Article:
2:00pm

Tue January 15, 2013
Politics

Concealed Weapons Bill Among First for Colorado Lawmakers

Governor John Hickenlooper and lawmakers on both sides of the aisle have pledged to tackle gun laws during this year’s legislative session and the first bill up is Senate bill 9.

State capitol reporter Bente Birkeland reports for All Things Considered

Introduced by two Republicans, the bill would allow school boards to create policies allowing concealed handguns in K through 12 schools. 

“Creating gun free zones in our schools hasn’t worked. So it’s time for us to be honest,” says bill sponsor Scott Renfroe of Greeley.

He says criminals are always going to break the law, and he thinks lives could’ve been saved in places like Newtown Connecticut if teachers had been trained to use concealed handguns.

“This would give them an opportunity to defend themselves, which is what the second amendment is about, and to protect the students in their class.”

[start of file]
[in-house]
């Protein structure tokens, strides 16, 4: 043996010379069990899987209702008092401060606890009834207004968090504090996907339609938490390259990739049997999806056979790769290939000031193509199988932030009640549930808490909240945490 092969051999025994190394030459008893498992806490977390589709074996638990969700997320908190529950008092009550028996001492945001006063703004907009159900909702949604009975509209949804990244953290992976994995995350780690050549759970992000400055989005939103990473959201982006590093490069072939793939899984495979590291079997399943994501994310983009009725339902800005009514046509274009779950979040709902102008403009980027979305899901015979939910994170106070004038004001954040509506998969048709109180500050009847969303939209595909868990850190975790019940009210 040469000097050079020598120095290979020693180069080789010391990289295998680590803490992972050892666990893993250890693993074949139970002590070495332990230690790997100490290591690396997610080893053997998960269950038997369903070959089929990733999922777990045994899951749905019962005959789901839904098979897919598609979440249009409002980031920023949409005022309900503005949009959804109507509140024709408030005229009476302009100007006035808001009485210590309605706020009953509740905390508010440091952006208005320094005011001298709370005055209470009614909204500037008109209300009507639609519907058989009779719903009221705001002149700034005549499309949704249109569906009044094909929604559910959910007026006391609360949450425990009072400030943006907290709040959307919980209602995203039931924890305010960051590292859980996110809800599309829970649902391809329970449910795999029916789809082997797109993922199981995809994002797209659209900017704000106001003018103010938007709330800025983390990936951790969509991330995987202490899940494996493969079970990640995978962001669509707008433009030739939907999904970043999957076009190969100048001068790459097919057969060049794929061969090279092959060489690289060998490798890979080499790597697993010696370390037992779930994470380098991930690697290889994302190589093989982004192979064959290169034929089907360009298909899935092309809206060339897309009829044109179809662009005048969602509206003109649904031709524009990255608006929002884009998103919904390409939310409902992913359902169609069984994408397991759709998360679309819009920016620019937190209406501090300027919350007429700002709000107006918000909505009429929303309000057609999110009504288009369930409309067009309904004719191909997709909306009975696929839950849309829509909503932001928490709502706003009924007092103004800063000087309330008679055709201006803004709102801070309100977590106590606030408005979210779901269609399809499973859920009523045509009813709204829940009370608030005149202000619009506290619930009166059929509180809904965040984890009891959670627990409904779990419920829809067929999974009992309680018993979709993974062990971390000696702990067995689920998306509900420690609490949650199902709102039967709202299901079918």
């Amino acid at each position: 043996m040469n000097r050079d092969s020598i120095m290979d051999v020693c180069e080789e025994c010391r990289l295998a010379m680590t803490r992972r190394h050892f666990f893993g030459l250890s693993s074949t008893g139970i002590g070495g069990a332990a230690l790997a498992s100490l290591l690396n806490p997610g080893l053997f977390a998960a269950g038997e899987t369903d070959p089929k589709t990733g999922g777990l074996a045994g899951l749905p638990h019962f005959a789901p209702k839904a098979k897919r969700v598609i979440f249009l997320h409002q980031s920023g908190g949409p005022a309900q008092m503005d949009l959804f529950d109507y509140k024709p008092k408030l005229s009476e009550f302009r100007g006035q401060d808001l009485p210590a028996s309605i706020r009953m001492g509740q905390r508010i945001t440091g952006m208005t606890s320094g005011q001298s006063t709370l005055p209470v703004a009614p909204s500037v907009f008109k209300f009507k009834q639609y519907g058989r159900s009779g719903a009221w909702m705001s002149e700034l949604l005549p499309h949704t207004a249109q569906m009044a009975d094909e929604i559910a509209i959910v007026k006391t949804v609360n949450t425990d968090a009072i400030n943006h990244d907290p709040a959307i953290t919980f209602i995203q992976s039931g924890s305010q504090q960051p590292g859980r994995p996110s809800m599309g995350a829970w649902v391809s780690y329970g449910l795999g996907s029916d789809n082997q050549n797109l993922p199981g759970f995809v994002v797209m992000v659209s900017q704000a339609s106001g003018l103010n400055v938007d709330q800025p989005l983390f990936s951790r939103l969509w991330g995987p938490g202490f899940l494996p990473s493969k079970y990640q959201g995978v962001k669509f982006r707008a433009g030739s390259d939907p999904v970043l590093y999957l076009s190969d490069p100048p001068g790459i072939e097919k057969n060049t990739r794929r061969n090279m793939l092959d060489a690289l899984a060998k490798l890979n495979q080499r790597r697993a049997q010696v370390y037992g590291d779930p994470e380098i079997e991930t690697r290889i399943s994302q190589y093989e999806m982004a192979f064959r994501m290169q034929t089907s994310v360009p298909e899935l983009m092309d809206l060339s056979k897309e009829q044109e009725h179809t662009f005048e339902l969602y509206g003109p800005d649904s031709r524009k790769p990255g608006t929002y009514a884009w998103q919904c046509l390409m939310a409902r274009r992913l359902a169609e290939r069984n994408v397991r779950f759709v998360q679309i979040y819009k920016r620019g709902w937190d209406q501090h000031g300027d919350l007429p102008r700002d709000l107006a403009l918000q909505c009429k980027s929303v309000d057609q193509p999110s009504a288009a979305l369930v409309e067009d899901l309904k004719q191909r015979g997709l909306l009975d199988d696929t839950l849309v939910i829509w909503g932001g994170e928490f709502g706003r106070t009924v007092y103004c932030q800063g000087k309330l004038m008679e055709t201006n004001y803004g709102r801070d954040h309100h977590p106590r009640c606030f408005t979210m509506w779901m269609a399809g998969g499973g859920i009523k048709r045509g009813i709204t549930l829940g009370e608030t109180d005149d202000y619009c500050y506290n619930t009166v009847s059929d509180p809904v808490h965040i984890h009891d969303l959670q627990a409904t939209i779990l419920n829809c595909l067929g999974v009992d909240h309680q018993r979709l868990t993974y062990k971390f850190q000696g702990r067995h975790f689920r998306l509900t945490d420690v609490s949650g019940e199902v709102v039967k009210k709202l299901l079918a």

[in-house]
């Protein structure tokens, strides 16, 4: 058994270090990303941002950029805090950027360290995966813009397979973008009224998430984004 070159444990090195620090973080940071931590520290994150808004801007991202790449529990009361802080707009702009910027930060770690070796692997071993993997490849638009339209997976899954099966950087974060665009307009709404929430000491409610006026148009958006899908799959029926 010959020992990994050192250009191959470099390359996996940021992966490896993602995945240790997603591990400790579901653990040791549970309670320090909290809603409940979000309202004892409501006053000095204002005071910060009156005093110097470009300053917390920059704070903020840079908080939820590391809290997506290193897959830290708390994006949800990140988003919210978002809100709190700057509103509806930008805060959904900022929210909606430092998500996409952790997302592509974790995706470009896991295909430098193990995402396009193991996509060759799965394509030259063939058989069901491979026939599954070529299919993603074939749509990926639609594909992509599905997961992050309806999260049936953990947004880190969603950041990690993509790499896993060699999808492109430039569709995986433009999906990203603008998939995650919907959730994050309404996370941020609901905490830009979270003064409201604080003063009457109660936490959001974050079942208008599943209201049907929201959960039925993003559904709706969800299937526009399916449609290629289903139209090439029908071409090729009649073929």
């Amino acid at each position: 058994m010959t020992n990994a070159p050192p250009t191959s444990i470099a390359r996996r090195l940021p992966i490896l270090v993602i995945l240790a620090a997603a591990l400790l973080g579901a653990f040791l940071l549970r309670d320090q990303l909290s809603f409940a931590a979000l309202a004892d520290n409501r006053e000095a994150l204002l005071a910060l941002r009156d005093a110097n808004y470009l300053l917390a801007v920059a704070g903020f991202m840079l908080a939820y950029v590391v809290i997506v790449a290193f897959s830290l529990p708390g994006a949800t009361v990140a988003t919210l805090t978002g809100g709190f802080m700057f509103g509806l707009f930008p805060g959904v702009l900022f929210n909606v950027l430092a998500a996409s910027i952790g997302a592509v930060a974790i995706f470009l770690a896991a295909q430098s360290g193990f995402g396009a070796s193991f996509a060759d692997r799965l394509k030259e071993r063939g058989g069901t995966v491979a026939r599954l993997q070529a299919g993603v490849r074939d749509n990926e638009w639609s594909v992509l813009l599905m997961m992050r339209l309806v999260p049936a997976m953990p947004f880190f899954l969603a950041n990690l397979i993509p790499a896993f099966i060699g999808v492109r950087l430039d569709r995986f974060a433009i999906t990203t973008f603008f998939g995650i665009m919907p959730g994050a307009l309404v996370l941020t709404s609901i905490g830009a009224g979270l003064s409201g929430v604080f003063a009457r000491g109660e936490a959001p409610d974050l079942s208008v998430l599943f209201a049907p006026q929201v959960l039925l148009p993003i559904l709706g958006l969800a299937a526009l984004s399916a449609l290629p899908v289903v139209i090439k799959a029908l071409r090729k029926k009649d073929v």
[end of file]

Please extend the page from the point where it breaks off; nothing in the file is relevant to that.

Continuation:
Republicans will need support from at least one Democrat on the Senate Judiciary committee to move the bill forward, and right now Senator Jessie Ulibarri (D-Commerce City) says he’s keeping an open mind.

“Most folks in Colorado feel a bit raw with the year we had, with the Aurora shooting and the tragedy in Sandy Hook. And so I think as we enter into any conversation about public safety and gun safety we have to listen and hear what folks want us to do.”

Democrats are also planning their own gun measures. Two lawmakers from Boulder – including Senator Rollie Heath – will introduce a bill later this month to ban concealed weapons university classrooms.

“We feel strongly that guns do not have a place in a university classroom,” says Heath.

The University of Boulder now allows concealed guns after a Colorado Supreme Court ruling overturned a campus wide gun ban. Heath says the same thing applies to K through 12 schools and he doesn’t think state law should change.

Other gun control bills in the works include universal background checks for all gun sales, something Governor John Hickenlooper called for in his state of the state address. Currently background checks aren’t needed for private sales. Another would ban high capacity ammunition magazines.